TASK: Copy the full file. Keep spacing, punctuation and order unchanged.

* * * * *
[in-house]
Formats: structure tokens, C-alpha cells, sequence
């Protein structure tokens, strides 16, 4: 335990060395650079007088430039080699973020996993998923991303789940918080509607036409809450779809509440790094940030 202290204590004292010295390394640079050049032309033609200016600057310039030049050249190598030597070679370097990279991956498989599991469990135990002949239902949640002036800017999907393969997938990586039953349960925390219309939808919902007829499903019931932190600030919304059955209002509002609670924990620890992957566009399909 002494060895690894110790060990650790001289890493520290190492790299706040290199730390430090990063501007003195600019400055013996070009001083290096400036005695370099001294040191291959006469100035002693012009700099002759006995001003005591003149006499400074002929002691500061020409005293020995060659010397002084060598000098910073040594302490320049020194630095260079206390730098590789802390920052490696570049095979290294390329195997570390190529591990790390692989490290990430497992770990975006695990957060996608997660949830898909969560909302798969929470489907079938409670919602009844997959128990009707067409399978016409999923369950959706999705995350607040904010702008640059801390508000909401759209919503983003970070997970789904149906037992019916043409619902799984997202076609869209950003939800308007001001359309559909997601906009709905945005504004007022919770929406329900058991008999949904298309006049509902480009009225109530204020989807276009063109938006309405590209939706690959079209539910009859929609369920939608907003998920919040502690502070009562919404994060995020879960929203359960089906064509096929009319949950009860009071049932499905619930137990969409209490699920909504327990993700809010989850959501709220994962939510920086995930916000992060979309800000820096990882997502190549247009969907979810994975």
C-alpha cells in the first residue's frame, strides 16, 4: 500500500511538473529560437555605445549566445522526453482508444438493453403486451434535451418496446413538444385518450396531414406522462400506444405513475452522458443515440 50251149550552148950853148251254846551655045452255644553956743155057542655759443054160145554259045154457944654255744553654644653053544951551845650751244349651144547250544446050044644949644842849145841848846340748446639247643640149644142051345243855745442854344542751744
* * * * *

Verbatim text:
[in-house]
Formats: structure tokens, C-alpha cells, sequence
């Protein structure tokens, strides 16, 4: 335990060395650079007088430039080699973020996993998923991303789940918080509607036409809450779809509440790094940030 202290204590004292010295390394640079050049032309033609200016600057310039030049050249190598030597070679370097990279991956498989599991469990135990002949239902949640002036800017999907393969997938990586039953349960925390219309939808919902007829499903019931932190600030919304059955209002509002609670924990620890992957566009399909 002494060895690894110790060990650790001289890493520290190492790299706040290199730390430090990063501007003195600019400055013996070009001083290096400036005695370099001294040191291959006469100035002693012009700099002759006995001003005591003149006499400074002929002691500061020409005293020995060659010397002084060598000098910073040594302490320049020194630095260079206390730098590789802390920052490696570049095979290294390329195997570390190529591990790390692989490290990430497992770990975006695990957060996608997660949830898909969560909302798969929470489907079938409670919602009844997959128990009707067409399978016409999923369950959706999705995350607040904010702008640059801390508000909401759209919503983003970070997970789904149906037992019916043409619902799984997202076609869209950003939800308007001001359309559909997601906009709905945005504004007022919770929406329900058991008999949904298309006049509902480009009225109530204020989807276009063109938006309405590209939706690959079209539910009859929609369920939608907003998920919040502690502070009562919404994060995020879960929203359960089906064509096929009319949950009860009071049932499905619930137990969409209490699920909504327990993700809010989850959501709220994962939510920086995930916000992060979309800000820096990882997502190549247009969907979810994975």
C-alpha cells in the first residue's frame, strides 16, 4: 500500500511538473529560437555605445549566445522526453482508444438493453403486451434535451418496446413538444385518450396531414406522462400506444405513475452522458443515440 50251149550552148950853148251254846551655045452255644553956743155057542655759443054160145554259045154457944654255744553654644653053544951551845650751244349651144547250544446050044644949644842849145841848846340748446639247643640149644142051345243855745442854344542751744